Spoke Too Soon: Once 10th-ranked Tigers become first-round outs in NCAA Tournament

Missouri guard Mark Smith, left, fights for a loose ball with Oklahoma guard Elijah Harkless, right, during a first-round game in the NCAA Tournament on Saturday at Lucas Oil Stadium in Indianapolis.

Joel Lorenzi

INDIANAPOLIS — The “M-I-Z” “Z-O-U” chants were scarce.

What was once a radiant energy coming from Missouri fans at Lucas Oil Stadium slowly vanished by the end . Just like the Tigers.

In its first tournament appearance since 2018, MU turned what started as a confident showing into Oklahoma’s game. The Tigers lead guards didn’t lead through the majority of the matchup. And even as they managed to diminish the Sooners’ late eight-point lead in a matter of possessions, they couldn’t muster the momentum to win, falling to Oklahoma 72-68 in an NCAA Tournament East Region round of 64 game.

Though Oklahoma missed starting guard De’Vion Harmon, MU and OU played it close for the better part of 40 minutes.

The Tigers stormed out to a 14-7 lead. Oklahoma took things easy when defending senior center Jeremiah Tilmon, who managed a couple quick baskets early. MU got its small crowd of followers going after pushing the pace and getting a couple of 3s from senior Mark Smith. But Smith’s fellow starting guards who weren’t yet ready to play.

Coach Cuonzo Martin’s options ran thin. Senior Dru Smith, MU’s lone All-Southeastern Conference first-team selection, hardly looked like the critically acclaimed player who had gotten his team so far. His 1-of-6 shooting kept the Tigers from expanding their once-lush lead.

It didn’t help that his All-SEC caliber defense wasn’t enough to slow Oklahoma guard Austin Reaves, who had his way without stepping outside of himself for a nine-point first half.

On the other side of the backcourt was junior guard Xavier Pinson, who struggled more than any other Tiger.

The 6-foot-2 guard continuously chucked up bad shots. Following his layup in the opening minutes of the game, he never found the bottom of the net again.

It became inevitable that the Sooners would catch Missouri. Coach Lon Kruger took notes as Oklahoma senior Brady Manek tried as hard as possible to deny Tilmon down low.

When Manek wasn’t enough, Kruger called in the troops, defending Tilmon as many teams have during the latter half of the season. MU seemed determined to feed the man in the middle entering the game, and the team appeared distraught when the tables turned.

Missouri typically is good for a couple of stagnant stretches of offense per game, yet even when it saw a stretch of seven consecutive missed field goals, it didn’t quite lose control. That lasted until halftime.

The Sooners came out of the break rejuvenated, going on a 12-2 run leading up to the first timeout of the half. The Tigers couldn’t buy a basket, going 0 for 8 during that stretch. Oklahoma seemed to take control of the contest.

Reaves became too tall a task for Dru Smith in the pick-and-roll, as he single-handedly picked apart the Tigers’ defense. It seemed every time he turned the corner, it meant trouble. He led the Sooners with 23 points, including a 14-point second half that was mostly spent at the charity stripe.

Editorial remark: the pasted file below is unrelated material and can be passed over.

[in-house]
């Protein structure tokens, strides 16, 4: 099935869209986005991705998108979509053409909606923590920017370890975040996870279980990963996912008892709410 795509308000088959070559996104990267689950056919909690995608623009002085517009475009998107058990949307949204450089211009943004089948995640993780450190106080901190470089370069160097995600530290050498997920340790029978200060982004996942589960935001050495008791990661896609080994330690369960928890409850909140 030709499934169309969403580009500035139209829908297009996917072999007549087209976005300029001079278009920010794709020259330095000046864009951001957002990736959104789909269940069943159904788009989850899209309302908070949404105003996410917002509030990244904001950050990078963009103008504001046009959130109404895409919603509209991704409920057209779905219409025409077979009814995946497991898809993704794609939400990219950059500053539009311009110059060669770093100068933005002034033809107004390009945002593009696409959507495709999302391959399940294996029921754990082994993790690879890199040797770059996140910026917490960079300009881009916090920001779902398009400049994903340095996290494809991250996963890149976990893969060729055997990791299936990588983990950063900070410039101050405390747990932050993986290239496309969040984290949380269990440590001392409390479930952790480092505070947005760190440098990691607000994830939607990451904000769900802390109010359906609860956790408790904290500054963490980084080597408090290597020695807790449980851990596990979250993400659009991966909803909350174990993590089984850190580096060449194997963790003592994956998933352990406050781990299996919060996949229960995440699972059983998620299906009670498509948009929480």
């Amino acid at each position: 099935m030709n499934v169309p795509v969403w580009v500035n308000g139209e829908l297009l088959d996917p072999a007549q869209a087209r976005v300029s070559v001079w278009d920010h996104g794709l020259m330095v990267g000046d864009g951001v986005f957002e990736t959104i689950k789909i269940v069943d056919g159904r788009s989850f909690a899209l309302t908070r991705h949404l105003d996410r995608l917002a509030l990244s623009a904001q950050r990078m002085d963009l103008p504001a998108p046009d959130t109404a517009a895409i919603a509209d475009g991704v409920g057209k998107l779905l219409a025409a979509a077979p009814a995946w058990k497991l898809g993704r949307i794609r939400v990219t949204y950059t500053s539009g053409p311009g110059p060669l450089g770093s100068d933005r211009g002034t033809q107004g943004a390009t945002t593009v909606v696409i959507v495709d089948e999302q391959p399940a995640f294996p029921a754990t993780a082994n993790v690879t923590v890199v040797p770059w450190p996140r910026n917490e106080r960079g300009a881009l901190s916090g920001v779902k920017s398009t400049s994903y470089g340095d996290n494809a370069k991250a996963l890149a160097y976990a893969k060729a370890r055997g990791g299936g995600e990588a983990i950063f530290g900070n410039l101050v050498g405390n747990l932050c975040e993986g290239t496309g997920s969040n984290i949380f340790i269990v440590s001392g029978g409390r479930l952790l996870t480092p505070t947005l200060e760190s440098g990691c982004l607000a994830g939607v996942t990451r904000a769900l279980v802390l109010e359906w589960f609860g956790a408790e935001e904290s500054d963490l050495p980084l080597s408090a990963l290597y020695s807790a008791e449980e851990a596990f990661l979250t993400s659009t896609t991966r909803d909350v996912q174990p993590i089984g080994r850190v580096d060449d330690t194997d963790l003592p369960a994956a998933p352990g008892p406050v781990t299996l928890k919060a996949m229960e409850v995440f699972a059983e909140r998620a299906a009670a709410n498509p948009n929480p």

The Tigers clawed back to knot things at 55 with 5:52 remaining when Martin cut Pinson’s night short. He’d shot 1-of-7 to that point. By the final stretch, he found himself on the bench wearing warmup attire. The decision was made: Pinson’s night was over while Missouri’s season remained in the balance.

Martin instead went forward with graduate transfer Drew Buggs to run the offense alongside Dru Smith. Buggs wound up playing 22 minutes — four more than Pinson — an undoubtedly debatable decision that stood out among Martin’s many choices throughout the season.

“I just thought (Buggs) did a good job executing, getting us into what we were trying to do,” Martin said. “But also I thought he did a really good job defending, embracing that challenge. He really stepped up. He did a great job in my opinion.”

When Missouri brought things as close as it could, it rolled over. The Tigers shot a pair of air balls when they needed offense the most. Pinson, one of the Tigers’ leading 3-point shooters, watched from the sideline.

Manek and a string of Reaves free throws put what appeared to be the final touches on an OU win. Fans clad in gold and black moved toward the exit one by one.

But as one Tiger guard’s night was decided, another didn’t want to let the season go so easily.

Dru Smith tucked his cape into his shorts before draining off-balance, deep desperation 3s on back-to-back possessions. The senior guard made it a three-point game. But the Tigers fumbled the one possession that mattered most.

As the clock dwindled, Missouri couldn’t get up a shot. Pinson watched from the bench as Buggs eventually drew a foul. After draining his first free throw, he intentionally missed the second, hitting the front rim for a chance to retain possession and possibly win the game. But not one MU jersey came close to the ball.

As Oklahoma’s Jalen Hill drained the game-clinching pair of free throws, MU’s hopes to continue its season evaporated.

The once top-ten Tigers solidified a new identity: The team whose fortune was too soon to tell midway through the season.

“When (Tilmon) went down I think that was tough for us, obviously with the death of his grandmother” Martin said when asked where he felt his season changed direction. “So now, you have to make adjustments. We were just kinda fighting to get back in it and just never got over the hump on a consistent basis.”